Before leaving for Troy, Agamemnon is faced with a dillema: he can either abandon the expedition and send the Greeks home, OR he must sacrifice his young daughter, Iphigenia, to the gods. Doing the latter will cause Artemis to unlock the winds. Doing nothing will equate to the 1st option as the fleet is restless and about to give up on the idea of sailing to Troy. Agamemnon, with a heavy heart, chooses to make the sacrifice.

Ultimately, this is one of the many facets of the story that compel his wife, Clytemnestra, to take vengeance upon her husband. This much is covered in Helen of Troy. However, the story does not end there. Agamemnon & Clytemnestra also have a son: Orestes.

Orestes, then, is faced with a conundrum of his own: if he murders his mother to avenge his father, then he will be haunted by the furies. If he does not avenge his father, then his mother will never face punishment for her crime. What would YOU do? That's a tough one!!

Such is the backdrop of The Oresteian Trilogy: Agamemnon; The Choephori; The Eumenides (Penguin Classics). The 1st play recounts Agamemon's return to Troy & his subsequent murder. The 2nd play is about Orestes & his sister, Electra, plotting revenge against their mother and uncle (Aegisthus). The 3rd and final play is the tale of poor Orestes being chased by the furies and Apollo acting as his "defense counsel" at what the Greeks believed to be the first trial by judge & jury. This is a rather important feature, given that the current judicial structure of the United States is loosely based upon the blueprint of the Greeks, which they in turn traced back to Orestes!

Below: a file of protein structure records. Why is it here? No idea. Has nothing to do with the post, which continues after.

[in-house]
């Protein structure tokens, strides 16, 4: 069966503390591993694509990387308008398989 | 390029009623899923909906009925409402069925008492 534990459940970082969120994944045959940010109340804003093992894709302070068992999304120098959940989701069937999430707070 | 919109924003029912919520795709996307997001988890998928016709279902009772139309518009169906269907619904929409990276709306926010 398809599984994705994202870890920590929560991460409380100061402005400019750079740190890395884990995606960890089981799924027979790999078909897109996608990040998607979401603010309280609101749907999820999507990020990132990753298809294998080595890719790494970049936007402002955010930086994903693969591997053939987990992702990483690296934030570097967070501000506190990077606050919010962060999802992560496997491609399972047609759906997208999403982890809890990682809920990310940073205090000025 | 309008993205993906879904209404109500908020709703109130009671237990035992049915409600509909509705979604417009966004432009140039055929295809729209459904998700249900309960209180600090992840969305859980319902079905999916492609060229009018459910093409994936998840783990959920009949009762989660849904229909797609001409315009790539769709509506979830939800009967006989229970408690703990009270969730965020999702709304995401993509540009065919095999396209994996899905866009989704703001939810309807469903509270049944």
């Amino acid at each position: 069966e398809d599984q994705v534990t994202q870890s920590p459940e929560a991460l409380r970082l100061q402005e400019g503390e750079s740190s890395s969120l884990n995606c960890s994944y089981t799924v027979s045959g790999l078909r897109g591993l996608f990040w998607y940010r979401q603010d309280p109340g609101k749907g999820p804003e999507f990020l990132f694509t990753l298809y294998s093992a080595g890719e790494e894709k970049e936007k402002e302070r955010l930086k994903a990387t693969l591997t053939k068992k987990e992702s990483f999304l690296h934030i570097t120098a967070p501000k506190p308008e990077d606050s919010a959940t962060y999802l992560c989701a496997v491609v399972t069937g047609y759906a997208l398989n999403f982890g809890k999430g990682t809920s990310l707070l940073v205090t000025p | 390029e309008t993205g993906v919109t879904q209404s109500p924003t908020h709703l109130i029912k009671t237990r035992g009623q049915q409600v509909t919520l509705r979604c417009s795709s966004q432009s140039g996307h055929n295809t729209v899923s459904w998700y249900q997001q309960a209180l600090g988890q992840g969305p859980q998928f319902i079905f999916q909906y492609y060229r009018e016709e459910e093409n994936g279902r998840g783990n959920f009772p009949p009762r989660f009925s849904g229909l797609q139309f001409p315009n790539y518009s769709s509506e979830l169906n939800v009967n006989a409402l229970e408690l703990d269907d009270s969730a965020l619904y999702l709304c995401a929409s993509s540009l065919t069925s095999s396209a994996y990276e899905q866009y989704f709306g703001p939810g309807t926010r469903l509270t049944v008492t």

So, for people who want to know the more complete story of the Trojan war, this book is a must. People who are curious about the end of "clan justice" and the beginning of a "civilized" judicial system will also be inclined to read their Aeschylus.
1 of 1 people found the following review helpful
Best translation of The Oresteian Trilogy that I have Read 29 Dec. 2013
By cheryl hancock - Published on Amazon.com
Format: Paperback
Not being able to read the original Greek, I had picked up several translations of Aeschylus in the past, all of which left much to be desired. This was the first translation to truly begin to open up the grandeur of Aeschylus' works for me.
8 of 12 people found the following review helpful
The only surviving Greek trilogy. 13 Jun. 1999
By R. D. Allison (dallison@biochem.med.ufl.edu) - Published on Amazon.com
Format: Paperback
"Agamemnon" is the first of the Oresteia trilogy (the only extant Greek trilogy) and should be required reading of all university students. The trilogy won First Prize at the Greater Dionesia in 458 B. C. Agamemnon returns to Argos from the Trojan War. He is killed by his wife Clytemnestra and his first cousin Aegisthus. Clytemnestra's reasons for the murder of both Agamemnon and Cassandra were questioned even in ancient Greece: was it for revenge for the death of her daughter Iphigenia or was it for her adultery with Aegisthus? In one of Pindar's odes (c. 474 B. C.), "Pythia 11", he asks: "Was it Iphigeneia, who at the Euripos crossing was slaughtered far from home, that vexed her to drive in anger the hand of violence? Or was it couching in a wrong bed by night that broke her will and set her awry?" The Oresteia trilogy is a study in justice. Agamemnon's death must be avenged; but, this means matricide. Orestes, in the next play, should not have been the hand of vengence. "The Libation Bearers" (or, "The Choephoroi"), the second play in the trilogy, is the earliest known play containing an intrigue as the main plot. Electra, sister of Orestes, has been sent to the grave of Agamemnon to offer a libation. Clytemnestra is attempting to placate the spirit of her dead husband. When she and Aegisthus are killed by Orestes, Orestes finds that now the Furies will pursue him rather than his mother. In the last play, the Eumenides (or the Erinyes), daughters of Night who avenge crimes committed by offspring against parents and who punished people who fail to keep their oaths, seek Orestes. Apollo purifies Orestes by washing him in pigs' blood. But the Erinyes reject Apollo's order to leave Orestes alone. The conflict is resolved via a trial overseen by Athena. Athena succeeds in restraining the Erinyes who are persuaded to make their home in Athens and will now be able to punish violence done within the polis. This play is the earliest known drama containing a complete change of scene.